Can You Eat More but Weigh Less?
El inglés es el idioma de control de esta página. En la medida en que haya algún conflicto entre la traducción al inglés y la traducción, el inglés prevalece.
Al hacer clic en el enlace de traducción se activa un servicio de traducción gratuito para convertir la página al español. Al igual que con cualquier traducción por Internet, la conversión no es sensible al contexto y puede que no traduzca el texto en su significado original. NC State Extension no garantiza la exactitud del texto traducido. Por favor, tenga en cuenta que algunas aplicaciones y/o servicios pueden no funcionar como se espera cuando se traducen.
English is the controlling language of this page. To the extent there is any conflict between the English text and the translation, English controls.
Clicking on the translation link activates a free translation service to convert the page to Spanish. As with any Internet translation, the conversion is not context-sensitive and may not translate the text to its original meaning. NC State Extension does not guarantee the accuracy of the translated text. Please note that some applications and/or services may not function as expected when translated.Collapse ▲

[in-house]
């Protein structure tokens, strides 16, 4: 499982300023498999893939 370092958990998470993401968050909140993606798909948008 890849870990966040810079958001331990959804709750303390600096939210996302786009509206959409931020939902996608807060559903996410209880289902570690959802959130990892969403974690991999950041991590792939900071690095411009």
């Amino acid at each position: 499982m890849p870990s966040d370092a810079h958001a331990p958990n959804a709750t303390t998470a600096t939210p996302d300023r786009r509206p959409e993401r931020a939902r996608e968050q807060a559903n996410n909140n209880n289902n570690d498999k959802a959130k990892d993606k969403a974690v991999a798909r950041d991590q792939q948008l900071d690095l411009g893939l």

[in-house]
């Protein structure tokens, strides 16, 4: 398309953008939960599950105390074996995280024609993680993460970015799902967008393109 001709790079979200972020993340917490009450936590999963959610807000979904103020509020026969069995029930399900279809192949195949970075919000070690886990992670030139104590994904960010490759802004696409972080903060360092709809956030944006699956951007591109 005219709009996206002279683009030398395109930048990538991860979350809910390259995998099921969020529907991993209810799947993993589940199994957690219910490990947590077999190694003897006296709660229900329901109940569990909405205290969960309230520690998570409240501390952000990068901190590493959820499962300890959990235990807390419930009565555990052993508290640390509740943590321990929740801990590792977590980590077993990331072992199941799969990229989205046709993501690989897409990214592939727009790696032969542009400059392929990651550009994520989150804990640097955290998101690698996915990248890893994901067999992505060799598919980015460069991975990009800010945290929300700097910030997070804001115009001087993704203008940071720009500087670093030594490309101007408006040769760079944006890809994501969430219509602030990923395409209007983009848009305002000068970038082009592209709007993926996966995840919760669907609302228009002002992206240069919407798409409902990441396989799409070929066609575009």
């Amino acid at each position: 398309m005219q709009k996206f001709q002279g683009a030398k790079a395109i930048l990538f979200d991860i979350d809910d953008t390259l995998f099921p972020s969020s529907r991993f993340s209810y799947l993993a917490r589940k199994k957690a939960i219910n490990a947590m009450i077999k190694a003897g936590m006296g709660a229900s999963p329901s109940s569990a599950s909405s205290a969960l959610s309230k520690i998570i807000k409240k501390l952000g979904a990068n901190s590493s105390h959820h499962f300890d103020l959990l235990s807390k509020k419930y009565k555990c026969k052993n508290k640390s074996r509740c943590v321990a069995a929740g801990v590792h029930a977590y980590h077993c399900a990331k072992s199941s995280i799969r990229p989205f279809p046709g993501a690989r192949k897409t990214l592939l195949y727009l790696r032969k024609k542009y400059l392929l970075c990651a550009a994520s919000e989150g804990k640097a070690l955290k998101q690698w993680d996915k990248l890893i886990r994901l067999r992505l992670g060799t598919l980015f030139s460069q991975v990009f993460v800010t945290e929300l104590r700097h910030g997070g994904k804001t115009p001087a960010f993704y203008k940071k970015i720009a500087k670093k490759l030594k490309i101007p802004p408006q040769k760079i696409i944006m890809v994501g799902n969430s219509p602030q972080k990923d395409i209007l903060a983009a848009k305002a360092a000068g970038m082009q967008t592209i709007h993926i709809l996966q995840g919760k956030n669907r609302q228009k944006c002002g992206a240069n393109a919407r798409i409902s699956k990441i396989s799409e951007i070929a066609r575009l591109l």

Can you eat more but weigh less?
You can most certainly eat more food and maintain or lose weight Just because you are cutting calories doesn’t mean you have to eat less food; don’t eat less, eat better. Have you ever tried cutting back on the amount of food you eat only to find yourself so hungry you could not maintain the diet plan? Eating more is a matter of eating smarter by what you choose to eat. There is no getting around the fact that our bodies need essential nutrients to stay strong. A healthy lifestyle will always include eating healthy food and getting the recommended amount of physical activity. This takes patience, planning, and practice. It is always important to check with your health care professional before beginning a new physical activity routine or making a change in eating behaviors especially if you have a chronic disease.